“We are now forming a Republican form of government. Real liberty is not found in the extremes of democracy, but in moderate governments. If we incline too much to democracy we shall soon shoot into a monarchy, or some other form of dictatorship.”
Consider this potential popular vote scenario. Californians propose some kind of daft environmental policy that needs to be followed on a national level. People in Democratic urban centers, not well-versed on agrarian realities, go along with the party idea. Those states with excessive farmlands and fewer people see the problems this policy will have on farming, but they become outvoted in a democratic alignment. As a result, the popular will can start to affect the national food supply. This is why an equally-weighted Senate is a needed check on such scenarios.
Thomas Jefferson focused on this type of issue in his inaugural address in 1801.
“The will of the majority is in all cases to prevail, that will to be rightful must be reasonable; that the minority possess their equal rights, which equal law must protect and to violate would be oppression.”
In the Federalist Papers No. 10, James Madison had this very thought as well, prior to ratification of the Constitution.
Hence it is that such democracies have ever been spectacles of turbulence and contention; have ever been found incompatible with personal security or the rights of property; and have in general been as short in their lives as they have been violent in their deaths.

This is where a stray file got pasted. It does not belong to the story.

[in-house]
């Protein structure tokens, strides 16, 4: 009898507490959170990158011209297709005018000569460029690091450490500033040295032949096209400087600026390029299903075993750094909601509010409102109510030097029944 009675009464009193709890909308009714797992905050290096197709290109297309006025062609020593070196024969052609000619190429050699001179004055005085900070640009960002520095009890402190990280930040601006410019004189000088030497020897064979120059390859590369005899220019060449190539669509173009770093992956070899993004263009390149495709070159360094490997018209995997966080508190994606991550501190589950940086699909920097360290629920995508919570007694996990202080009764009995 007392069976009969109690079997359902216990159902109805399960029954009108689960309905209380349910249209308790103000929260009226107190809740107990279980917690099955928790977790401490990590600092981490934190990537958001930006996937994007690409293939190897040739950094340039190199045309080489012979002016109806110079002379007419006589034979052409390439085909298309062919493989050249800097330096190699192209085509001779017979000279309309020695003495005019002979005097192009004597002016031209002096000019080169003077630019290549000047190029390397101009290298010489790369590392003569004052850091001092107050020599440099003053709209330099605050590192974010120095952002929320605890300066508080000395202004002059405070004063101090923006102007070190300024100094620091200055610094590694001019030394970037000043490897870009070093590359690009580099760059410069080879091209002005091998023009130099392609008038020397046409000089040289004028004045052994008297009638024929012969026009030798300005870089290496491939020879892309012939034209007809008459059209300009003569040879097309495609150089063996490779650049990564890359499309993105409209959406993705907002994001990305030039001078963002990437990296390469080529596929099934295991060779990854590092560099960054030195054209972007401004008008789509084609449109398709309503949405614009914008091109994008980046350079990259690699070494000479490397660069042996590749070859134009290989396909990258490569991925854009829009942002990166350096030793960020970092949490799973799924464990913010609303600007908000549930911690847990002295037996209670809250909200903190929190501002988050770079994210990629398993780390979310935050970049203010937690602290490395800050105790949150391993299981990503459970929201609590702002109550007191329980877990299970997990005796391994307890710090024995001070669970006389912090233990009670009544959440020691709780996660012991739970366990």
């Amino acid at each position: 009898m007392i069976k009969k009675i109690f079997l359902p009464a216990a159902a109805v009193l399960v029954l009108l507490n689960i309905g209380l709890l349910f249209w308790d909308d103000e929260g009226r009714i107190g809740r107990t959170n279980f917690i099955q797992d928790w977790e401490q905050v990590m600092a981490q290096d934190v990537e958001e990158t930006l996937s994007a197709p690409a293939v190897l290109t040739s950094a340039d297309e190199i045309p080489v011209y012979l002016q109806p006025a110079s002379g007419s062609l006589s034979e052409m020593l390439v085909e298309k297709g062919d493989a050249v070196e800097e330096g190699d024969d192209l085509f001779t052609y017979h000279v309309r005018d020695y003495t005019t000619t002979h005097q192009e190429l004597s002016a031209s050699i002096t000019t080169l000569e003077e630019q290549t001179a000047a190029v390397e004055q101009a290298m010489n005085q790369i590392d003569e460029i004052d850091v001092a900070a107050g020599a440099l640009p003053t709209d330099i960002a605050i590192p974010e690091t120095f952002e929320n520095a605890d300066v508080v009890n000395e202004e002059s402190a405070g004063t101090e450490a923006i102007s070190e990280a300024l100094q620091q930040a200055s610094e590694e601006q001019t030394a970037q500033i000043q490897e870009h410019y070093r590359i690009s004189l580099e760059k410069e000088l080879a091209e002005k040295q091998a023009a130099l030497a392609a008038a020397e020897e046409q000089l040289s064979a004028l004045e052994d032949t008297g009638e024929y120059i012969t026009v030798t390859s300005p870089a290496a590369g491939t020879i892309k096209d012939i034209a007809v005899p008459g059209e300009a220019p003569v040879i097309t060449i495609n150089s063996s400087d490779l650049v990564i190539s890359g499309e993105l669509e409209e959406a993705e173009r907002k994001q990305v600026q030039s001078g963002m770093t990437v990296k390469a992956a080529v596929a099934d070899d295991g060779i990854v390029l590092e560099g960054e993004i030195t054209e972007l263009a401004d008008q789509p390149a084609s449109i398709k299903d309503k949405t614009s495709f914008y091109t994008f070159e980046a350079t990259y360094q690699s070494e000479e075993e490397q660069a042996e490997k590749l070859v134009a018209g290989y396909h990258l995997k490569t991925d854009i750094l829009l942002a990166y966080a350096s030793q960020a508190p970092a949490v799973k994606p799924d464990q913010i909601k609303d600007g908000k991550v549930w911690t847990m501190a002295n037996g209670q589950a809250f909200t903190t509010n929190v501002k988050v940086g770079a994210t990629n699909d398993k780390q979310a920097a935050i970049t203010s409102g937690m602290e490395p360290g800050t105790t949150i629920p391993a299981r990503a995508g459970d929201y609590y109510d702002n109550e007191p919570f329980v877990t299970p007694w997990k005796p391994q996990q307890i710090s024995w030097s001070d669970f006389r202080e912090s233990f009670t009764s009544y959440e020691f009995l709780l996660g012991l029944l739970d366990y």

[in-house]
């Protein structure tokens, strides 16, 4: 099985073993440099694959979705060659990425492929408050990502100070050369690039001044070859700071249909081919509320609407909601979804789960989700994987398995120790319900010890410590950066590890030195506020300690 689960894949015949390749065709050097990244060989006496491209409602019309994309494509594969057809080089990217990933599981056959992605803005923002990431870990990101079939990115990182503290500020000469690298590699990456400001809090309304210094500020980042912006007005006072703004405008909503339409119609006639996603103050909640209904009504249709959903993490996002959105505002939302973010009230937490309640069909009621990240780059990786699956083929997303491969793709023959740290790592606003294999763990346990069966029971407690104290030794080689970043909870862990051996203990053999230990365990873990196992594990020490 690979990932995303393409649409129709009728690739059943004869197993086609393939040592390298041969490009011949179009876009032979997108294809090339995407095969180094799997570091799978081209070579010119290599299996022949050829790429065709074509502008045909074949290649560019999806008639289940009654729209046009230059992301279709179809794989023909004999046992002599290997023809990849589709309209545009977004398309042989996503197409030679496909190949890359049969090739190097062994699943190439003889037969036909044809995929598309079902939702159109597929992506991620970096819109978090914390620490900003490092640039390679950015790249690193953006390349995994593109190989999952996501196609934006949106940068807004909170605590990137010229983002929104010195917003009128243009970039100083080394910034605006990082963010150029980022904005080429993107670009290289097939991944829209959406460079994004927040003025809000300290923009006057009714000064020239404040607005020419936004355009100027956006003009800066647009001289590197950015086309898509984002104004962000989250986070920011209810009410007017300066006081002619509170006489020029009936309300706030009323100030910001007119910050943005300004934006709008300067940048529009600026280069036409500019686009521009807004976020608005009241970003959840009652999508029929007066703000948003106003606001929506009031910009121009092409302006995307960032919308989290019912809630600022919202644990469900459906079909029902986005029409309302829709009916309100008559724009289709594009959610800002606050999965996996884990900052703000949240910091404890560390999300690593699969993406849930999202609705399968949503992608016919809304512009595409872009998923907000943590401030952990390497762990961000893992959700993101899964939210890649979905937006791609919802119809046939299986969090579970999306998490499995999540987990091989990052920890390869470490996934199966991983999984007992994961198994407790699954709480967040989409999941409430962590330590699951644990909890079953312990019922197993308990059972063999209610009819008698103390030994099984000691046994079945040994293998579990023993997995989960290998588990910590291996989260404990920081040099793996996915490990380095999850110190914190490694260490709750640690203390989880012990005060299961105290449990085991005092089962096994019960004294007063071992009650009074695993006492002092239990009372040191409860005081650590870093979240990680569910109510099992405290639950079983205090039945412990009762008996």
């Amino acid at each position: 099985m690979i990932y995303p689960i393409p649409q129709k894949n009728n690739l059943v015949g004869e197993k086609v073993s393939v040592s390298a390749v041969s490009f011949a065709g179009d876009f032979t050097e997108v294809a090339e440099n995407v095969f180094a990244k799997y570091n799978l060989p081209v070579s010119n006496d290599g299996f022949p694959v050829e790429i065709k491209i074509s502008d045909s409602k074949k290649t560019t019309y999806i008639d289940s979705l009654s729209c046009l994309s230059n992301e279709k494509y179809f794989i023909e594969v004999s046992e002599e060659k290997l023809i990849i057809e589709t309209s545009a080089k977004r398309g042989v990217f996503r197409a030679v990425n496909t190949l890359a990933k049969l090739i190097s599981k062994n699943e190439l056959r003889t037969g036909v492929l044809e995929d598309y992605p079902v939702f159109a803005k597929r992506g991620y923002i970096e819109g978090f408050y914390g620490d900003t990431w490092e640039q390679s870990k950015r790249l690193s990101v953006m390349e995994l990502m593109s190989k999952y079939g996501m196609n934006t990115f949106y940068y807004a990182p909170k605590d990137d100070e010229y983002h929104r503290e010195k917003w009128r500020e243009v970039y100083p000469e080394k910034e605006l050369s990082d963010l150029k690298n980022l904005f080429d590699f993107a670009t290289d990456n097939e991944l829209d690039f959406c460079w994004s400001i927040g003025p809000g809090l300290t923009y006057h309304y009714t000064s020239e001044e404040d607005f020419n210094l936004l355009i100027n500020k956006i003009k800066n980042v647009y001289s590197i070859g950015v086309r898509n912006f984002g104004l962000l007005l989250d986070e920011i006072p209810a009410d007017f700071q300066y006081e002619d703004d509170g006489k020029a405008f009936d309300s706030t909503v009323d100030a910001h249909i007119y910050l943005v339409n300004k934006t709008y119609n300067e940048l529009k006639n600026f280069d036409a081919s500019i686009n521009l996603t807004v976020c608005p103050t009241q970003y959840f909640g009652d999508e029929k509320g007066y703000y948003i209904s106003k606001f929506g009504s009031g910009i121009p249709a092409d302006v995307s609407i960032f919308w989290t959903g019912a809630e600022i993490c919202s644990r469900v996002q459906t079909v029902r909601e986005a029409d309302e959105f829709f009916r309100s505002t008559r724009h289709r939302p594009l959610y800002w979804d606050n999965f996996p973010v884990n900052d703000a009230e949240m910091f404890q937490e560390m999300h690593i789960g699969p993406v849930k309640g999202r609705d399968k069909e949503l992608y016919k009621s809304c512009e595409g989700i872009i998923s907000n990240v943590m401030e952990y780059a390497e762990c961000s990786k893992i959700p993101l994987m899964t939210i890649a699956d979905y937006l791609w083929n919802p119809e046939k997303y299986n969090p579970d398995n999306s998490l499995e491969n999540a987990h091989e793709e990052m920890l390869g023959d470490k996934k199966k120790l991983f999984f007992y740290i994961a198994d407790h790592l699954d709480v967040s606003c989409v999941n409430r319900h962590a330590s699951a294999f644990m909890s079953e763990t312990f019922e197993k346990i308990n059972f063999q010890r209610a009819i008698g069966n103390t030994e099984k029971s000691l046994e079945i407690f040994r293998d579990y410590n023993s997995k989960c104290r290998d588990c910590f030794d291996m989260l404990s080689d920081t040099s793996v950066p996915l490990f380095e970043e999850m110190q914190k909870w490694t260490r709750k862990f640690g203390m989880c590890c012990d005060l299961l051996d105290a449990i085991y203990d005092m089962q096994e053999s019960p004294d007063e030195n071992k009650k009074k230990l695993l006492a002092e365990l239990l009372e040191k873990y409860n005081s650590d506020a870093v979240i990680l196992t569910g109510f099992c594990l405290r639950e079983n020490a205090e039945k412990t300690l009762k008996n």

It did not take long for Madison to be shown correct. As a point of direct comparison, France went through its own revolution near the same time as that of our country. In its adherence to pure democratic rule, that country went through at least a dozen changes in its governance structure, including three monarchies in that time. All the while, the United States has maintained the same government for centuries.
The modulation of a representative republic has maintained that order. The Founders did not stumble across an archaic point of order; it was an intentional framework to prevent imbalanced governance and provide equal voices. The Senate is by design a check on the rule of the majority. The will of the people is heard in the House, but the Senate is the voice of the republic, and that is the braking system if the masses want to exert control.
What those complaining today are actually saying is they are mad that they cannot push their will on the country. They want to force an issue rather than sway the collective minds, and they are angry that the Founders anticipated this type of effort. As a result, today we have numerous voices inaccurately calling to preserve our democracy, and their solution to that involves stripping down the frames that have been in place for centuries.
It is notable that in making this rash and monumental call for renovating our core principles, they are calling their opponents the extremists.